The European Union and the US are distancing themselves from the resuscitation of the South Stream gas pipeline project for the transmission of Russian gas to Europe via Greece and Italy.
The reservations of Brussels and Washington were expressed just a few days after the signing of a memorandum of understanding between Greece’s Public Gas Corporation, Italy’s Edison and Russia’s Gazprom for the utilization of the Greek-Italian pipeline as the main vehicle for the transmission of Russian gas to Europe.
European Energy Commissioner Marcos Sefcovic and the US State Department’s special envoy, Amos Hochstein, participated on Wednesday in the second intergovernmental congress on the Southern Gas Corridor in Baku, Azerbaijan. Sefcovic told Russian news agency Interfax that the memorandum signed in Rome “is just a declaration, a common approach and a common position. We reserve the right to assess the efficiency of the project.”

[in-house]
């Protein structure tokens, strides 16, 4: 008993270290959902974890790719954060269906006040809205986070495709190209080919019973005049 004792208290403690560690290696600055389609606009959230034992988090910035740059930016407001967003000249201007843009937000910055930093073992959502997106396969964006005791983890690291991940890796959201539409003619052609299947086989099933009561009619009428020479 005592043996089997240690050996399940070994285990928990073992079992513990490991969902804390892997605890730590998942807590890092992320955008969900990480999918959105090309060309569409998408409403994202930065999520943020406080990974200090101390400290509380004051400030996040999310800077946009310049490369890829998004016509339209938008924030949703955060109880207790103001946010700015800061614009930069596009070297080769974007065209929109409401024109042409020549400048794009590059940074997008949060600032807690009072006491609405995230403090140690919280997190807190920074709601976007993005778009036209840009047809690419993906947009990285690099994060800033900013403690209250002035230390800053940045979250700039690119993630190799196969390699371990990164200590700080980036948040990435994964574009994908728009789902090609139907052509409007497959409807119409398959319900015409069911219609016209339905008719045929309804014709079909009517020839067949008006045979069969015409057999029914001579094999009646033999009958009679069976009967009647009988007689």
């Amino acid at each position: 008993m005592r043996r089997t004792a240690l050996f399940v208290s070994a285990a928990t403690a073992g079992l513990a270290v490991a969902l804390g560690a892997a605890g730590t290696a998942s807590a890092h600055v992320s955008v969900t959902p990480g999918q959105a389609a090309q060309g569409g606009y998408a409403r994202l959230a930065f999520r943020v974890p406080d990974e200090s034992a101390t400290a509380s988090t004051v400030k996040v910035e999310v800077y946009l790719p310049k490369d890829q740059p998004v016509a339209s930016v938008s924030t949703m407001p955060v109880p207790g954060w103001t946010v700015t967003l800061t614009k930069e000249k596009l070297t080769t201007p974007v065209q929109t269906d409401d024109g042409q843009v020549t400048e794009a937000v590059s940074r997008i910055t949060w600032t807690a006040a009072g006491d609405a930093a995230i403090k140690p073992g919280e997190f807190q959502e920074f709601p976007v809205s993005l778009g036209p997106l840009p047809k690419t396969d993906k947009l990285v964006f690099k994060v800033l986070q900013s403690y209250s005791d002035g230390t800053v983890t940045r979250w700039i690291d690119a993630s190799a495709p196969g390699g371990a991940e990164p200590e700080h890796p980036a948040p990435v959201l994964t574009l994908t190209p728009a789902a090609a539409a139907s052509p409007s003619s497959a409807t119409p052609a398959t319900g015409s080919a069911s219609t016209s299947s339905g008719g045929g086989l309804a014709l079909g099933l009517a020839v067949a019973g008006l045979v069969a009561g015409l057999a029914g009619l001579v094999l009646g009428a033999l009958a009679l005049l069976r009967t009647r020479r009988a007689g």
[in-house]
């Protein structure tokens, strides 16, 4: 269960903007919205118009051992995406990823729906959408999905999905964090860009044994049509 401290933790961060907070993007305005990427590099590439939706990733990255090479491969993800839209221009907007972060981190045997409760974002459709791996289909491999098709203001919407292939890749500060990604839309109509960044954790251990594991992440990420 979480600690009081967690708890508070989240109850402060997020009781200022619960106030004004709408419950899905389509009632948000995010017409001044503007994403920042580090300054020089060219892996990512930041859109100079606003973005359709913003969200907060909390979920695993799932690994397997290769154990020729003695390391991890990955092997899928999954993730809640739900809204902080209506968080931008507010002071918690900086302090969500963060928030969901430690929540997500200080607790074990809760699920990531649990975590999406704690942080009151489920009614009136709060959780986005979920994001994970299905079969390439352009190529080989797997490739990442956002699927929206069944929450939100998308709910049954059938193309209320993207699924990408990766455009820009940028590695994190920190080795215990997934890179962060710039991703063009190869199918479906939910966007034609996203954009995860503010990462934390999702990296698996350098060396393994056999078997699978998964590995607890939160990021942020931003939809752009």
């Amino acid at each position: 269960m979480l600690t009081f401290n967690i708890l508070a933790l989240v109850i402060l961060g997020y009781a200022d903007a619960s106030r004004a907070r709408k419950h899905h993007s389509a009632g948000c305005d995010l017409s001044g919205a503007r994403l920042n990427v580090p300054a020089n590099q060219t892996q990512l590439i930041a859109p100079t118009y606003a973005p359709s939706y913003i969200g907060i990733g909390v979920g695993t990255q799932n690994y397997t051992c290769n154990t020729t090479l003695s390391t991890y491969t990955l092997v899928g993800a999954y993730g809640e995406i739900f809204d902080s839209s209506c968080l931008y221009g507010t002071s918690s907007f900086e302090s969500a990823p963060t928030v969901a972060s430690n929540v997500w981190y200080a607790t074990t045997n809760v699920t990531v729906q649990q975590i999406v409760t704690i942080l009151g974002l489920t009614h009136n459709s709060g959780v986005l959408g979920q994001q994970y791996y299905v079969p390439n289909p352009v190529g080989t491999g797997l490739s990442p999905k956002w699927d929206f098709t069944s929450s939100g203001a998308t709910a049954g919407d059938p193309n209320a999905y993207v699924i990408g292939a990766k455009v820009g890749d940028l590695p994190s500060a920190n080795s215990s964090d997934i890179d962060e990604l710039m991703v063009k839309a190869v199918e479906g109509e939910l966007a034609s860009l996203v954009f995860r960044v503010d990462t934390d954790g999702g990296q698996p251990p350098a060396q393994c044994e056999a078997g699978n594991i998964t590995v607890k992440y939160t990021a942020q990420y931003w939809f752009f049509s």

He also disputed that the Greek-Italian pipeline makes financial sense, making it clear that Brussels is not going to undertake any costs for new gas carriage infrastructures, opting instead for the use of the existing network with supplementary projects of lower cost.
Hochstein was more clear in disputing the new route, insisting on resolving the question of supply security rather than the diversification of sources. In an interview in Baku he noted that “every investment plan should be examined as to what extent it is a political plan or based on financial data.”